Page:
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Farmer’s Daughter: Tragedies of the past should inform our future


Crop failure. Famine. Starvation.

For most Americans, these words maintain some meaning, but mostly in a historical context. With an abundant food supply, we hardly recognize the reality of such things, and consider it only something that happens in other parts of the world. Even in 2012, when many farmers suffered through a drought, most consumers likely did not even notice, aside from needing to water their lawns more often. If anything, they may have experienced negligible price increases at the grocery store.

But for much of human history, the reality of crop failure, famine, and starvation was front and center, and many significant historical events shaping politics and world governments resulted from food shortages.

Of course, with today being St. Patrick’s Day, it is the perfect opportunity to reflect on one of those crop failures that changed the course of history — the Great Potato Famine.

Life in Ireland in the mid-1800s cannot be described as anything other than hard, especially for the mostly illiterate masses that attempted to survive by living off the land. Land was usually owned by wealthy British aristocrats, who usually lived away from their estates at court. Their lands were divided up into regions and run by middle-men, who divided them up even further and rented parcels to Irish families. The average family farm at the time was a mere 10 acres.

These struggling Irish families turned to potatoes for their diet staple, because it is rich in protein, carbohydrates, minerals, and vitamins such as riboflavin, niacin, and Vitamin C. In fact, it is possible to subsist on potatoes alone, which was probably true for many of these poor families. While the potato seems synonymous with Ireland today, it actually originated in South America, probably finding its way to Europe in the mid-1800’s. But Irish farmers found that it grew well in Ireland’s climate, produced more per acre than other crops, and could (mostly) feed their families.

Then, it happened. In September of 1845, Irish farmers noticed that their potato plants started to mysteriously wither and die. When the potatoes were pulled from the ground, they looked edible enough, but also withered and became inedible within days. What we now know as P. infestans, a water mold, caused the blight that swept across the country. Of course, crop failure had happened prior to the arrival of P. infestans, but this time was different. It occurred across the entire country and it continued for year after year.

The scenes were devastating. A description by one magistrate who witnessed starving families depicts the horror:

“I entered some of the hovels and the scenes which presented themselves were such as no tongue or pen can convey the slightest idea of. In the first, six famished and ghastly skeletons, to all appearances dead, were huddled in a corner on some filthy straw, their sole covering what seemed a ragged horsecloth, their wretched legs hanging about, naked above the knees. I approached with horror, and found by a low moaning they were alive — they were in fever, four children, a woman and what had once been a man. It is impossible to go through the detail. Suffice it to say, that in a few minutes I was surrounded by at least 200 such phantoms, such frightful spectres as no words can describe, [suffering] either from famine or from fever. Their demoniac yells are still ringing in my ears, and their horrible images are fixed upon my brain.”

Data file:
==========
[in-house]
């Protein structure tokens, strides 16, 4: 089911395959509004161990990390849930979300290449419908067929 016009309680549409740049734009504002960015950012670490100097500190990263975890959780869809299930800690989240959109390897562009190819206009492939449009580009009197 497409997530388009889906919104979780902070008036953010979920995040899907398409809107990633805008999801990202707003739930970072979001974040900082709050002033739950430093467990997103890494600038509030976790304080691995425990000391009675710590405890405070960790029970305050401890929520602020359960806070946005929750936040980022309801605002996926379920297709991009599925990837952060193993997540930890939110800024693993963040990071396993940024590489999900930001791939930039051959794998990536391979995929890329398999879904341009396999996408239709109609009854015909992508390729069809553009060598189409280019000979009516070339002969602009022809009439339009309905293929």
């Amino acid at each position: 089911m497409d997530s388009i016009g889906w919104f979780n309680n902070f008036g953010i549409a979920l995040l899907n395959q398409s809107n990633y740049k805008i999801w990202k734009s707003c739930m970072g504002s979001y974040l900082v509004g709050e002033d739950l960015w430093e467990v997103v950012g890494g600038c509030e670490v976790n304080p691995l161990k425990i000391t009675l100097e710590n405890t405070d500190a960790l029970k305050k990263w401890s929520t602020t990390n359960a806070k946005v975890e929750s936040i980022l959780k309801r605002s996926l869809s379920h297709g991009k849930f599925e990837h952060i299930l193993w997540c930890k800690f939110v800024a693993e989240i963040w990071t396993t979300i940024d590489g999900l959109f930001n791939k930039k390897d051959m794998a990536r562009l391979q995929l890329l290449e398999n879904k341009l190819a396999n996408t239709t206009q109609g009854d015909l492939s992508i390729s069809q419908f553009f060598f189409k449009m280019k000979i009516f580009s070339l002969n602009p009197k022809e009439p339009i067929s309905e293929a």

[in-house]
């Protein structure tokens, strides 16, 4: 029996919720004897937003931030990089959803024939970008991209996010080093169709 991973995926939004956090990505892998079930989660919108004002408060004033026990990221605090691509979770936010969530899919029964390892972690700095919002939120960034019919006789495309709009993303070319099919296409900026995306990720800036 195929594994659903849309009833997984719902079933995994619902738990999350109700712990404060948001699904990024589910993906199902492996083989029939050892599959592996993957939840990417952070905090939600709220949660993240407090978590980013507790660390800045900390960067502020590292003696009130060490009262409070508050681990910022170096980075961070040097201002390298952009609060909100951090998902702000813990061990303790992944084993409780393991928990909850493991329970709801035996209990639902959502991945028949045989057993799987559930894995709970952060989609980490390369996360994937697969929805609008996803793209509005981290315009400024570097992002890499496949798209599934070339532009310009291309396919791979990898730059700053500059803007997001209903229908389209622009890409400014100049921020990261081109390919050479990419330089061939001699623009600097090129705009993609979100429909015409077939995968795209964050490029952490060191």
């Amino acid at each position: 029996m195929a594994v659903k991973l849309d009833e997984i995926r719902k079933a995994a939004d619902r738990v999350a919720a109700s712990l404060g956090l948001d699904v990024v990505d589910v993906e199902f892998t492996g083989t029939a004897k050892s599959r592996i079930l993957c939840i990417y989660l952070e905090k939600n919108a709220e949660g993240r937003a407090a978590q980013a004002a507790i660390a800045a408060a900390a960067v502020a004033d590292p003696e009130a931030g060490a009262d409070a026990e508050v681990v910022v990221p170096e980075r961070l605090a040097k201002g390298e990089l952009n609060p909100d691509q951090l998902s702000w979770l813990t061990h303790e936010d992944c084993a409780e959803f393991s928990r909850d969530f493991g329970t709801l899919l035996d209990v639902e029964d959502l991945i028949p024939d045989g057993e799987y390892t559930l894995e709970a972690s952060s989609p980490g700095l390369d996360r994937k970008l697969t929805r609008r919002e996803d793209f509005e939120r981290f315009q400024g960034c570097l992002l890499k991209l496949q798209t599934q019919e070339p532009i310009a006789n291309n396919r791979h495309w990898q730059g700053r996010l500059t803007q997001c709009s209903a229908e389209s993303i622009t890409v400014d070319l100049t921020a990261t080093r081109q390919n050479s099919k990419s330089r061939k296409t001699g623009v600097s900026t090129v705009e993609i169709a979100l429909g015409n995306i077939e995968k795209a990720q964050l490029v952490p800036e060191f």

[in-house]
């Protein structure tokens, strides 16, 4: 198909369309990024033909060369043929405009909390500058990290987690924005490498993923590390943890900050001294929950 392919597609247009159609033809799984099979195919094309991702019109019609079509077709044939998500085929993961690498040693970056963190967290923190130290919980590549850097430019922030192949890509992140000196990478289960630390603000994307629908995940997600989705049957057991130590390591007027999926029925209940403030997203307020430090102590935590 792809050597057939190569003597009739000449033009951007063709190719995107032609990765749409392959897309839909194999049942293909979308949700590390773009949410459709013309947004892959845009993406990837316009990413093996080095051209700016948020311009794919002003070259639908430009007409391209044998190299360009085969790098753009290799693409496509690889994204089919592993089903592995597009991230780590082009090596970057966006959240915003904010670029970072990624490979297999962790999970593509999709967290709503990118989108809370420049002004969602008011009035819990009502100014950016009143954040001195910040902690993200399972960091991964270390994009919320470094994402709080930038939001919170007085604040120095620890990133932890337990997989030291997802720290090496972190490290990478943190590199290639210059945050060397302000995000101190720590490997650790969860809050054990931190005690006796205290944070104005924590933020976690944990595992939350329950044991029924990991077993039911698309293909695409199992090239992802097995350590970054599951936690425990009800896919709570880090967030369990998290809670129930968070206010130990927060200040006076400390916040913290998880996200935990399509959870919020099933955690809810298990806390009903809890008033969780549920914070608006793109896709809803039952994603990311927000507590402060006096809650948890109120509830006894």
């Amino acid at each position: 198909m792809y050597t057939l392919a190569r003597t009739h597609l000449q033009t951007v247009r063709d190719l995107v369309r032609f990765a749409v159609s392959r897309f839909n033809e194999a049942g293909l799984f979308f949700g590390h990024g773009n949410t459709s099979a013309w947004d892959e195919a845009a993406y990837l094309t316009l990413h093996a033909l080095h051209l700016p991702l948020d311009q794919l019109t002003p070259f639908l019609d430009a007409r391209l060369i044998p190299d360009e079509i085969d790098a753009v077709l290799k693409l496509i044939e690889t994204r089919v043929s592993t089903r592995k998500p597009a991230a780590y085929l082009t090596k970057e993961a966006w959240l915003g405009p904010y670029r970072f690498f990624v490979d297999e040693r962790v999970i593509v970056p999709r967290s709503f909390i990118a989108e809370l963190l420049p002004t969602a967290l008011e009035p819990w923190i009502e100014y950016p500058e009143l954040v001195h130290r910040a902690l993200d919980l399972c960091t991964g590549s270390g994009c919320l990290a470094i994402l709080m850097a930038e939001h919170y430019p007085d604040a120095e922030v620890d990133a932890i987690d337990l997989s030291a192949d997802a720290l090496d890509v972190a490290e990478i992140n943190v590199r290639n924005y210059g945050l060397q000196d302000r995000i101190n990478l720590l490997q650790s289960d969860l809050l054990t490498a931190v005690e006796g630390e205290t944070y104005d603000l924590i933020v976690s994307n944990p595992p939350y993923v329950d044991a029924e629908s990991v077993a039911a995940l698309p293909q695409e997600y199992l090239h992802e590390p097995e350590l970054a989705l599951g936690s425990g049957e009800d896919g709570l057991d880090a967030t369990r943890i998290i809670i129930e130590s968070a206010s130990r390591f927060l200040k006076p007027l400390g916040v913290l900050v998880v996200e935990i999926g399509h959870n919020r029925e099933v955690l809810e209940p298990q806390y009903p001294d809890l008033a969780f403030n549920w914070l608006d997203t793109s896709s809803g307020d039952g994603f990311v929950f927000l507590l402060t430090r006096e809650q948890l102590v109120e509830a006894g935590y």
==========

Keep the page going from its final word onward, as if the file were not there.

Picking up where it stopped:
Overall, the blight lasted for six years. Over 1 million men, women, and children died from starvation and disease. Another 1 million Irish emigrated to other countries with little to no other choices available to them.

Remarkably, in 2013, scientists were able to determine exactly which strain of P. infestans was responsible for the crop failures. Contrary to previous schools of thought, DNA samples extracted from preserved botanical specimens revealed that it was a previously unknown strain, HERB-1, that caused all of the destruction. It is believed that blight strain originated in Mexico in the early 19th century and eventually made its way to Europe in the 1940s. Through the use of better plant breeding techniques, potatoes were eventually bred that were resistant to HERB-1, which caused the strain to go extinct.

While it may seem unimaginable to us, such things do continue to happen in our world today. The potato blight still exists, and potato farmers employ crop protection tools to fight against it. In fact, Simplot’s Innate potato was genetically engineered to be resistant to the blight. Imagine if you told those Irish families facing disease, starvation, and death that we could give them potatoes that would not wilt and die, even if they came into contact with the disease ruining their crops. Sure, they might not exactly understand what we meant by our scientific explanations, but I’m sure the preference would be for the technology over listening to their children scream at night from hunger.

Still today, we have people who are food insecure, farmers struggling to protect their crops from pests, and children suffering from diseases. We have the tools, the science, and technology to address these problems, but we have to have the opportunity to do so. Unfortunately, while these problems seem so far removed from our dinner tables, people tend to buy into messages that disparage and hinder our ability to find solutions.

We need the naysayers to get out of the way so those solutions have a chance to work.

For a very good source and read about the Irish Potato Famine, please visit The History Place.


Amanda Zaluckyj blogs under the name The Farmer’s Daughter USA. Her goal is to promote farmers and tackle the misinformation swirling around the U.S. food industry.

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